Latin, and loving it

PUBLISHED : Monday, 11 December, 2006, 12:00am
UPDATED : Monday, 11 December, 2006, 12:00am

HIS NAME IS ERIC and he's a dancer, with glitter in his hair and a shirt open down to there. Eric Ting Hon-leung may not merengue like the showgirls at the Copacabana, but he can cha-cha with the best of them. He is a junior Latin dance champion and the sparkle and tight-fitting costumes are par for the course.

'Some friends tease, but it doesn't bother me much,' says Eric, 13. 'I'm OK with the flamboyant clothes; just don't ask me to put on makeup.'

His partner, 10-year-old Michelle Hau Ka-yan, feels the same way. 'I hate heavy makeup,' she says. Some sprucing up is unavoidable, however, and Michelle arrives for an exhibition performance in a spangly, ruffled dress, with silvery mascara on her lashes and feathers in her ponytail.

The precocious pair started dance lessons four years ago and have since garnered more than 10 awards at district and school competitions. It's clear why: when the music comes on, Eric and Michelle display as much style and grace as many experienced dancers, and probably more energy. They hope to grab their next prize at the President's Cup Ballroom Dancing Championships at Queen Elizabeth Stadium on New Year's Eve.

Youngsters' interest in ballroom dance, especially the Latin variety, has blossomed of late, thanks largely to the Hong Kong Ballroom Dancing Council's promotion. It was spurred by official recognition of ballroom dancing as a sport: at the East Asian Games in Macau last year, for example, events included the waltz, tango and samba. In 2001, the council started giving free Latin dance lessons to primary schools under a pilot scheme. Now, at least 50 primary and 20 secondary schools are offering such classes.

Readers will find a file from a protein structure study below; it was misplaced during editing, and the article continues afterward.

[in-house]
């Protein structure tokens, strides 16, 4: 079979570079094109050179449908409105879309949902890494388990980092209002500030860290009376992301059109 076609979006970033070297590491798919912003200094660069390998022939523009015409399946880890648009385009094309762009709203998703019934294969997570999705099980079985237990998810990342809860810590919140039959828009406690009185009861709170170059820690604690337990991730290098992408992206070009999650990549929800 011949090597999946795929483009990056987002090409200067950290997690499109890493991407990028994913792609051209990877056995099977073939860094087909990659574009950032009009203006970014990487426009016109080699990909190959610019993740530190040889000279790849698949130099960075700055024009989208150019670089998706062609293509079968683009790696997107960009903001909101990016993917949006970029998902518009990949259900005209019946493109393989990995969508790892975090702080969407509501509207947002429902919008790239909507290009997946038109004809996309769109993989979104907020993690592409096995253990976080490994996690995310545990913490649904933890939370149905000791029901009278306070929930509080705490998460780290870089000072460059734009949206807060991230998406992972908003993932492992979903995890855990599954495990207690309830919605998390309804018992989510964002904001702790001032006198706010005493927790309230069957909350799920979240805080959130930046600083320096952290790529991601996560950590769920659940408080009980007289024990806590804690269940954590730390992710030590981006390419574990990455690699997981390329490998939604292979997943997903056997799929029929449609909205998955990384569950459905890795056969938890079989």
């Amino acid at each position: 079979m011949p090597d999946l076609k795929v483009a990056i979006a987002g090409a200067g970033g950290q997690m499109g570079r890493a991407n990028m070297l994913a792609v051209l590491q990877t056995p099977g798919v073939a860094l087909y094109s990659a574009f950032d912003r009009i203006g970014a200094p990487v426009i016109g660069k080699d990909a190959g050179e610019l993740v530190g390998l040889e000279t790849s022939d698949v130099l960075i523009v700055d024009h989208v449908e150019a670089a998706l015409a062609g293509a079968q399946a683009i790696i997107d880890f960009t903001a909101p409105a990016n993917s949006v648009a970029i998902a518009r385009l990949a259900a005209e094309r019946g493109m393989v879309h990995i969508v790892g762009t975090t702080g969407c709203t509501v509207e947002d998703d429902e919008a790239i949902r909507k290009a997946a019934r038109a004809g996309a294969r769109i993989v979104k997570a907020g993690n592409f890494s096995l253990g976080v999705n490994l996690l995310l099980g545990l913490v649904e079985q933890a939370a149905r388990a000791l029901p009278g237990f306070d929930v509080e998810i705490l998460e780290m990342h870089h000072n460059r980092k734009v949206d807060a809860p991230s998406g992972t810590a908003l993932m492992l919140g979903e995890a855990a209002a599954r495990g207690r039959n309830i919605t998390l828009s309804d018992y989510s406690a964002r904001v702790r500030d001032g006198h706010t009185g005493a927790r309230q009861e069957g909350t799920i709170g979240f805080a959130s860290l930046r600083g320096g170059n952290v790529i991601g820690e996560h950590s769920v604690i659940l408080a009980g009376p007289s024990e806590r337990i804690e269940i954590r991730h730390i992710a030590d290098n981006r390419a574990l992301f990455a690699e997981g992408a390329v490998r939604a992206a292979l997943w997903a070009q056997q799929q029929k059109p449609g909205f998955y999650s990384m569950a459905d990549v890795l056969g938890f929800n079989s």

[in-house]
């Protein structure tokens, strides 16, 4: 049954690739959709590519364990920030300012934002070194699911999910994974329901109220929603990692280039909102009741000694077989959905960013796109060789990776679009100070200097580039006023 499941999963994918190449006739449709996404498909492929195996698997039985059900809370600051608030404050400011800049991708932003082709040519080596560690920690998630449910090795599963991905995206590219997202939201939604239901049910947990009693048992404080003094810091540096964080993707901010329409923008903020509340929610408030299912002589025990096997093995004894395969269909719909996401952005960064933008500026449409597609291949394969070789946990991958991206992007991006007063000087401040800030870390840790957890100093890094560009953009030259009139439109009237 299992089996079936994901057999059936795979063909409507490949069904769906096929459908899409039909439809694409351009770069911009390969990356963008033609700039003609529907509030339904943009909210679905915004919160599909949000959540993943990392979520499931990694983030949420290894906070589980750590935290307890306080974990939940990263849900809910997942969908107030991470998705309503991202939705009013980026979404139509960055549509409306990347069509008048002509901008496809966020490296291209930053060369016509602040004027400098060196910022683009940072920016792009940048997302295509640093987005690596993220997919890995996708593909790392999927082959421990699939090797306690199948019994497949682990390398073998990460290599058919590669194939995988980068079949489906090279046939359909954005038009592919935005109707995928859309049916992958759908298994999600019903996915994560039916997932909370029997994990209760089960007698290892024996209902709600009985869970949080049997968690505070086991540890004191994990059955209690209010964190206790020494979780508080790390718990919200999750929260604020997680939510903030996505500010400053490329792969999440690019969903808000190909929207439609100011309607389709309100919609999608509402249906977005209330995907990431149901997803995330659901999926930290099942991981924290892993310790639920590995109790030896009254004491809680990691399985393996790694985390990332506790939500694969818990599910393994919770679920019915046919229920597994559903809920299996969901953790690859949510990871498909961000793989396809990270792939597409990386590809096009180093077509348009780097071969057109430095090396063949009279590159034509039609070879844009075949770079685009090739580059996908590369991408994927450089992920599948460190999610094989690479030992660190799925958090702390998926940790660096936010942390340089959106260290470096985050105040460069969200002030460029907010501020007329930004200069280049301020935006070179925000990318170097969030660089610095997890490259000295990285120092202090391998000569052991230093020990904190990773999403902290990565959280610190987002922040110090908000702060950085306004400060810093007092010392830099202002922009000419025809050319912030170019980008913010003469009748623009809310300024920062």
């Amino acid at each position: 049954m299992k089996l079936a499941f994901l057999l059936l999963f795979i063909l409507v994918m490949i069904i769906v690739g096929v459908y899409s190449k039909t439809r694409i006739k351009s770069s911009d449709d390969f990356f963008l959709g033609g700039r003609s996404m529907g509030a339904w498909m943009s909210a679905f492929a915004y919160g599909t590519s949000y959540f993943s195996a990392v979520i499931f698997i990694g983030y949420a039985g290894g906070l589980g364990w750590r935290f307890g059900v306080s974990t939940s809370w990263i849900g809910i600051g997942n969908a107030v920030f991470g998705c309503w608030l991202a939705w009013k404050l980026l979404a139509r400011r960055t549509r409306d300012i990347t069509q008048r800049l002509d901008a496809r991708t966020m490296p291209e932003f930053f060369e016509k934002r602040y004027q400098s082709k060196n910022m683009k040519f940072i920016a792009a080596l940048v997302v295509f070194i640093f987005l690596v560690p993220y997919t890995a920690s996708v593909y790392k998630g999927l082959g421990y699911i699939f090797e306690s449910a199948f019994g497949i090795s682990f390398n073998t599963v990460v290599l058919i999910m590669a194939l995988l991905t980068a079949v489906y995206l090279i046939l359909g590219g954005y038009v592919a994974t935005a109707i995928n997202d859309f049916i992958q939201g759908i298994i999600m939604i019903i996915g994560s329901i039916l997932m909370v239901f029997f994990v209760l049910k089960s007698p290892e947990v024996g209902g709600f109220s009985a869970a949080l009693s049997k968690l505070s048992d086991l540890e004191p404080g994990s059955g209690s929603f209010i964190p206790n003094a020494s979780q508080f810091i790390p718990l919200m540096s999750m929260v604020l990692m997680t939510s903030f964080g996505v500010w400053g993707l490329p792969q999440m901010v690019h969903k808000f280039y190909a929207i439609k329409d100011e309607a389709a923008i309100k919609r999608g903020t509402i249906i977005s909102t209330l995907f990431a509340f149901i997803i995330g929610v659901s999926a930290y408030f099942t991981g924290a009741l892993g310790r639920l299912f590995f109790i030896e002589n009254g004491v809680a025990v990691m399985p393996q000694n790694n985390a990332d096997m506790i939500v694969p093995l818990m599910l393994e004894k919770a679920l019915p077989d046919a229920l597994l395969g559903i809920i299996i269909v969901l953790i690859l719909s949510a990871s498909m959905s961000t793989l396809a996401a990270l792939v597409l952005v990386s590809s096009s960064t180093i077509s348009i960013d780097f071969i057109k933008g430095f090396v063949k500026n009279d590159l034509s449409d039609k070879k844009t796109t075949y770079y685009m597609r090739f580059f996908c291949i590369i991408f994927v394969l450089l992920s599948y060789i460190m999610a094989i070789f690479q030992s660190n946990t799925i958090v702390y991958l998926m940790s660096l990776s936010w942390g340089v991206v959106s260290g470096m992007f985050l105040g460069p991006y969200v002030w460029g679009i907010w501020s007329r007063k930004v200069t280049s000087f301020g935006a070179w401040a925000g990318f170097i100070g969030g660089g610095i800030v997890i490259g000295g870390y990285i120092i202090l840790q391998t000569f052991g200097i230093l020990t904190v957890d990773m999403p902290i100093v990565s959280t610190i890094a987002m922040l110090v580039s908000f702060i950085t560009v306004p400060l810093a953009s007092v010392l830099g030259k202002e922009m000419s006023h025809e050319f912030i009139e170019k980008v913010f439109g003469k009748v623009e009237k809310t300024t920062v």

The buzz is reflected in private dance schools. According to Eric and Michele's dance coach, Kenny Leung Kai-chuen, the number of teenage dance students has risen at least 70 per cent over the past two years. His youngest student is just three.

Fellow teacher Ip Yun-yun says people have become better informed about the benefits of dancing, which used to be regarded as a nightclub pursuit. 'They have a more positive view of Latin dance as it is increasingly recognised as a sport which can help you shape up,' she says. 'Young kids sometimes dance better than the adults because they're more flexible.'

Leung, who chairs the council's youth affairs section, says Latin dance is more easily promoted among youngsters. 'With other dance forms, there's more body contact and we thought the children may be a bit uncomfortable,' he says. 'But Latin dance is more carefree compared to traditional ballroom dances such as the waltz or foxtrot and you can dance with partners of the same sex.'

Michelle, for one, prefers the livelier Latin rhythms. She started ballet lessons at the age of three but never enjoyed it, so switched to Latin dance when she was six.

'Ballet is way too boring for me,' she says. 'In Latin dance, the beats are stronger and I feel like I'm really the centre of attention, especially during contests.'

Eric enjoys the attention, too. His mother initially made him attend classes to correct his poor posture but he slowly fell in love with the energy of Latin dance. 'The most challenging bit is trying to hold an elegant pose for a bar or two,' he says. 'But I feel really proud of myself.'